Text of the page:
And her plays get shorter and shorter these days.
To be honest, I’d been looking for an opportunity to produce something of hers for a while—and I looked first at the usual suspects, Top Girls and Cloud 9 and Mad Forest. But those shows require a pretty hefty design element to succeed. In other words, you can’t do them on the cheap—and do them well—so they were a bit out of our budget. Then I began to read her work from the 21st century, and stumbled across the fact that she’s written all these short plays that are remarkable and diverse, all across the board. But a 35- or 40-minute play didn’t feel somehow like a full evening of theater, one that justified a full ticket price.
But then the thought was, what if we take two of them and pair them together? We have to communicate that they are not companion pieces, meant to be performed as one. Even though you’re seeing the same cast perform on the same set, they should be thought of as completely different entities.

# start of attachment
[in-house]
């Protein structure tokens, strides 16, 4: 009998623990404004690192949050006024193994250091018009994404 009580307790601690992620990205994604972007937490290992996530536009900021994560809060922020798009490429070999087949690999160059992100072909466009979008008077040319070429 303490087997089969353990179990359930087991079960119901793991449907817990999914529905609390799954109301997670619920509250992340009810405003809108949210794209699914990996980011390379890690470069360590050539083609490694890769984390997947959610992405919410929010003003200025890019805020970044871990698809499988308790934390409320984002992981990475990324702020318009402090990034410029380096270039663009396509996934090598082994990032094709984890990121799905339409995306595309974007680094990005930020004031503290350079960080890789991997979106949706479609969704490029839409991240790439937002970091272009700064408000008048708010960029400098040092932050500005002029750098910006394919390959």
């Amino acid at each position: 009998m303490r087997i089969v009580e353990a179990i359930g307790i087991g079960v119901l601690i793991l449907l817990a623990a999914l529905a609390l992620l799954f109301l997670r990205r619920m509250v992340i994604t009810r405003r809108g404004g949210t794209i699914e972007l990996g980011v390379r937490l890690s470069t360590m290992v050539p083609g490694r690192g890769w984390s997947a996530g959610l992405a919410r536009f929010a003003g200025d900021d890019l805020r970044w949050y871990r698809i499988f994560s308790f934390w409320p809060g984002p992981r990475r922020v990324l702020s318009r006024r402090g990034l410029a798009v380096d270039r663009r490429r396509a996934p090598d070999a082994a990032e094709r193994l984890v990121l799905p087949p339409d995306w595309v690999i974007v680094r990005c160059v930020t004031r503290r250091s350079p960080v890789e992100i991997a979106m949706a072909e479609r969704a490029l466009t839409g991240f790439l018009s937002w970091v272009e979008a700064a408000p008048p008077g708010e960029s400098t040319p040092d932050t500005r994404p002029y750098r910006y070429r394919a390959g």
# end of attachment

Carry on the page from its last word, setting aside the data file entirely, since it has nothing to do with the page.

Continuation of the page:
What was it, then, about these two short plays that made you pull them out of the crowd, though they seem unrelated? I might argue with you about that later.
[Laughs.] Oh, I’m sure we can easily find some way that they hook together! Drunk Enough to Say I Love You? is a fascinating piece to see right now. It was written on the heels of the British-American marriage to fight the Middle East war, post 9/11. Clearly the two characters were meant to be some sort of representatives of Bush and Blair. But Churchill has a very interesting little footnote in the script for that play that says originally the character of Guy was named “Jack.” The other character’s name is Sam—so the intent was that they go together like Uncle Sam and Union Jack. But she actively made the decision, at some point, to change his name to Guy to make that character more of an Everyman.